We may experience security breaches and cyber threats.

Our industry is prone to, and our systems and networks are subject to, cyber-attacks, computer viruses, worms, phishing attacks, malicious software programs and other information security incidents that seek to exploit, disable, damage, disrupt or gain access to our networks, our products and services, supporting technological infrastructure, intellectual property and other assets. We expect these threats to our systems and networks to continue. In addition, we rely on technological infrastructure provided by third-party business partners to support the online functionality of our products and services. These business partners, as well as our channel partners, also are subject to cyber risks and threats. Both our partners and we have expended, and expect to continue to expend, financial and operational resources to implement certain systems, processes and technologies to guard against cyber risks and to help protect our data and systems. However, the techniques used to exploit, disable, damage, disrupt or gain access to our networks, our products and services, supporting technological infrastructure, intellectual property and other assets change frequently, continue to evolve in sophistication and volume, and often are not detected for long periods of time. Our systems, processes and technologies, and the systems, processes and technologies of our business partners, may not be adequate against all eventualities. In addition, the costs to respond to, mitigate, and/or notify affected parties of cyber-attacks and other security vulnerabilities are significant. Any failure to prevent or mitigate security breaches or cyber risks, or detect or respond adequately to a security breach or cyber risk, could result in a loss of anticipated revenue, interruptions to our products and services, cause us to incur significant remediation and notification costs, degrade the user experience, cause consumers to lose confidence in our products and services and significant legal and financial costs. This could harm our business, reputation and brand, disrupt our relationships with partners and customers and diminish our competitive position.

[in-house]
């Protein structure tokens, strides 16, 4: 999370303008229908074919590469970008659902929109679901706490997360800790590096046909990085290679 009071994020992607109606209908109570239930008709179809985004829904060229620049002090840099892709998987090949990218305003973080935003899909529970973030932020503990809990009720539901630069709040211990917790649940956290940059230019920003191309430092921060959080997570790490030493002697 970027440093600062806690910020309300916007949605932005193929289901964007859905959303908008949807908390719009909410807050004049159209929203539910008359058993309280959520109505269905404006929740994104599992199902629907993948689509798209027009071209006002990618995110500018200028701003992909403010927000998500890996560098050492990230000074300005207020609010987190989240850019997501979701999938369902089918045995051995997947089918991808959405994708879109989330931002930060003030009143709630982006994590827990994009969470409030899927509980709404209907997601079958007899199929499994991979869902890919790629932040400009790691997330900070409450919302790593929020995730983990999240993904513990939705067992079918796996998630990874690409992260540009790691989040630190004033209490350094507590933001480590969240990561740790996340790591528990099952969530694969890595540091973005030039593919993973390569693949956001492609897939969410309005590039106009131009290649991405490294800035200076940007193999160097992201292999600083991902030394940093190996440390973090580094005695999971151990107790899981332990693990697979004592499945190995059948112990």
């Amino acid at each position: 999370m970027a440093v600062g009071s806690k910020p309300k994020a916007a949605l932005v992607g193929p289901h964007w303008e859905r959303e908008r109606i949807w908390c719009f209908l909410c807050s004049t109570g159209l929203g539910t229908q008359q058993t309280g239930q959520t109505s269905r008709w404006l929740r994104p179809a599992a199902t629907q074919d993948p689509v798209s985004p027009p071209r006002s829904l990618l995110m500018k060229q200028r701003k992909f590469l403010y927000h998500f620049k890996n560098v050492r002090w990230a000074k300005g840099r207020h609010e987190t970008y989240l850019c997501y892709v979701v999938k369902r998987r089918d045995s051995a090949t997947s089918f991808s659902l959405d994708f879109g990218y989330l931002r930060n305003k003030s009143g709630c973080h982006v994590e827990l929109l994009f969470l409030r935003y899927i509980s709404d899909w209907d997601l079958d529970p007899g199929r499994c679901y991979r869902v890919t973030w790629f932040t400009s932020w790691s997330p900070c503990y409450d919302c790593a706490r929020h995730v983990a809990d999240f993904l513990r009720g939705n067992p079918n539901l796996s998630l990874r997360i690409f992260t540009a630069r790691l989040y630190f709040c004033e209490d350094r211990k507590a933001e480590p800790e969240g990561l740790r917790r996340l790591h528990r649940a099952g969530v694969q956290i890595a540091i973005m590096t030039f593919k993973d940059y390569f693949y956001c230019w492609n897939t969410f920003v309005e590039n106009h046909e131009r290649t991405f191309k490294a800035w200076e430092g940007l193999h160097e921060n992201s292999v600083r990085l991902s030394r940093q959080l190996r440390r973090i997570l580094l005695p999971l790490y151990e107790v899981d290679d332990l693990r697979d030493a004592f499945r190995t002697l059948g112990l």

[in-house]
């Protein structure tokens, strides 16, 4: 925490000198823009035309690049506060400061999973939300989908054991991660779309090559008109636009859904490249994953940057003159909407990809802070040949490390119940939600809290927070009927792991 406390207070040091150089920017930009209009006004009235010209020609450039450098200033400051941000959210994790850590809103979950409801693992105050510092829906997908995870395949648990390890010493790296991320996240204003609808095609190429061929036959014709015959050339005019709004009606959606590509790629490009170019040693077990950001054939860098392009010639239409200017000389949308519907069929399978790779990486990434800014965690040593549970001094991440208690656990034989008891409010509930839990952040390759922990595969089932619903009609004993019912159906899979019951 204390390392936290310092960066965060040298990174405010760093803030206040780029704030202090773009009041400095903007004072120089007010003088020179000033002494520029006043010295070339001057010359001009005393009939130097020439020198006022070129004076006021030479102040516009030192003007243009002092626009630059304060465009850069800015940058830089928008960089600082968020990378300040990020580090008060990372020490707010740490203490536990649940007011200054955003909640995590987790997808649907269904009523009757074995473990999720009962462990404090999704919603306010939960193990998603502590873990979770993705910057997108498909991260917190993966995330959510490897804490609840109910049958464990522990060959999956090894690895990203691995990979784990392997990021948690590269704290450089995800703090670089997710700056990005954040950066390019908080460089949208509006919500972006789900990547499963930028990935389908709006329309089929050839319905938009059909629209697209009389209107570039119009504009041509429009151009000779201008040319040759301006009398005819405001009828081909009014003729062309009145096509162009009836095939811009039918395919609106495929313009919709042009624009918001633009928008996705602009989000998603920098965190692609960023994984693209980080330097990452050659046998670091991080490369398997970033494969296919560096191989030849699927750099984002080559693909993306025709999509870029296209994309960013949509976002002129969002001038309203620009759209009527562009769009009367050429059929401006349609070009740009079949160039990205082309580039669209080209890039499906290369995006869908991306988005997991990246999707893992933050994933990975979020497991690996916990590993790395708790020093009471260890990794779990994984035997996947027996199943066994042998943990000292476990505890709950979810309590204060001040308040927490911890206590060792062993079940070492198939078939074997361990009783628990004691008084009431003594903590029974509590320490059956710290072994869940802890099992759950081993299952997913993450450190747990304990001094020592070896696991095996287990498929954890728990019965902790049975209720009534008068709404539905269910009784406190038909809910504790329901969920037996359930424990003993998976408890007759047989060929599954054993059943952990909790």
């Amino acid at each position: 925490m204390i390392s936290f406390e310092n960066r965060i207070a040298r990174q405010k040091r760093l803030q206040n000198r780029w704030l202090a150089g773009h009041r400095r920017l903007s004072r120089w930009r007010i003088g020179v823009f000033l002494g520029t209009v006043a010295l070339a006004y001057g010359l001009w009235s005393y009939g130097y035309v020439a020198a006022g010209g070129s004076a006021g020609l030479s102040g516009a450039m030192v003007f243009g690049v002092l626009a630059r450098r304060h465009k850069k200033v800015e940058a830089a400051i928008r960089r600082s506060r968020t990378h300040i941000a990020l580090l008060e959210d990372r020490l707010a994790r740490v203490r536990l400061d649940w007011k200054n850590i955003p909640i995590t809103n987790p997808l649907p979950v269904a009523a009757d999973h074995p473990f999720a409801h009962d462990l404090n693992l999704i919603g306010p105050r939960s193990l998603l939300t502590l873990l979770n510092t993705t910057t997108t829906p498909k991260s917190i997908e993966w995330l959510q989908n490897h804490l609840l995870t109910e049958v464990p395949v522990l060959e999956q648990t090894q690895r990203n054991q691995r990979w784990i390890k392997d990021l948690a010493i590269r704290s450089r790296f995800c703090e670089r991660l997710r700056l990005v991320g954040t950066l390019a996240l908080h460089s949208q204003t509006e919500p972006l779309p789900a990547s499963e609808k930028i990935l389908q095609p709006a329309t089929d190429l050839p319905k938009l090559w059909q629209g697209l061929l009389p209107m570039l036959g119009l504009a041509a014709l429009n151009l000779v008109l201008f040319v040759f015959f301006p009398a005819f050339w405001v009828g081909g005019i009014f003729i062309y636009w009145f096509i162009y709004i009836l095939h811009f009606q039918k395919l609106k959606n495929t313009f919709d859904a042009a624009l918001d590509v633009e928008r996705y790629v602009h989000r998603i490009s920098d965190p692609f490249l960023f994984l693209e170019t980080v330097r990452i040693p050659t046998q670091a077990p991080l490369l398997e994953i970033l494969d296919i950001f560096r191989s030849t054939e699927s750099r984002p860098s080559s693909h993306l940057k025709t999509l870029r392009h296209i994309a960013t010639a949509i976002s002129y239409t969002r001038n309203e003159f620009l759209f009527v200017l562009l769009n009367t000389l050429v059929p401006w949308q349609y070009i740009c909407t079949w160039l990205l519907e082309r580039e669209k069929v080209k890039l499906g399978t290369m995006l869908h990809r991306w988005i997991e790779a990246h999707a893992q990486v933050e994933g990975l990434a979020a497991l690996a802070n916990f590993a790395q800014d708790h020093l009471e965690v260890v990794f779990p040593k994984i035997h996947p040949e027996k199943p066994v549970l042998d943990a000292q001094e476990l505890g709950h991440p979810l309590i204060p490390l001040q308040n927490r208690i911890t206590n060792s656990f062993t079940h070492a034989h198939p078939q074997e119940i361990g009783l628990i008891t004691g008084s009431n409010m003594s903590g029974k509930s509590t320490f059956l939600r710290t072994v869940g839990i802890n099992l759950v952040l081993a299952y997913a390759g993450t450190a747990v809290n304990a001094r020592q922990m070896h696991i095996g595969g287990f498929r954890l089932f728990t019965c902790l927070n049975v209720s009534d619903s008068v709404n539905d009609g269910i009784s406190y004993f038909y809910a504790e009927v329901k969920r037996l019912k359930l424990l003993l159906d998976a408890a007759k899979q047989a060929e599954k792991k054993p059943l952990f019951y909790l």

The virtual economies that we have established in many of our games are subject to abuse, exploitation and other forms of fraudulent activity that can negatively impact our business. Virtual economies involve the use of virtual currency and/or virtual assets that can be used or redeemed by a player within a particular game or service. The abuse or exploitation of our virtual economies include the illegitimate generation and sale of virtual items, including in black markets. Our online services have been impacted by in-game exploits and the use of automated or other fraudulent processes to generate virtual item or currency illegitimately, and such activity may continue.  These abuses and exploits, and the steps that we take to address these abuses and exploits may result in a loss of anticipated revenue, increased costs to protect against or remediate these issues, interfere with players’ enjoyment of a balanced game environment and cause harm to our reputation and brand.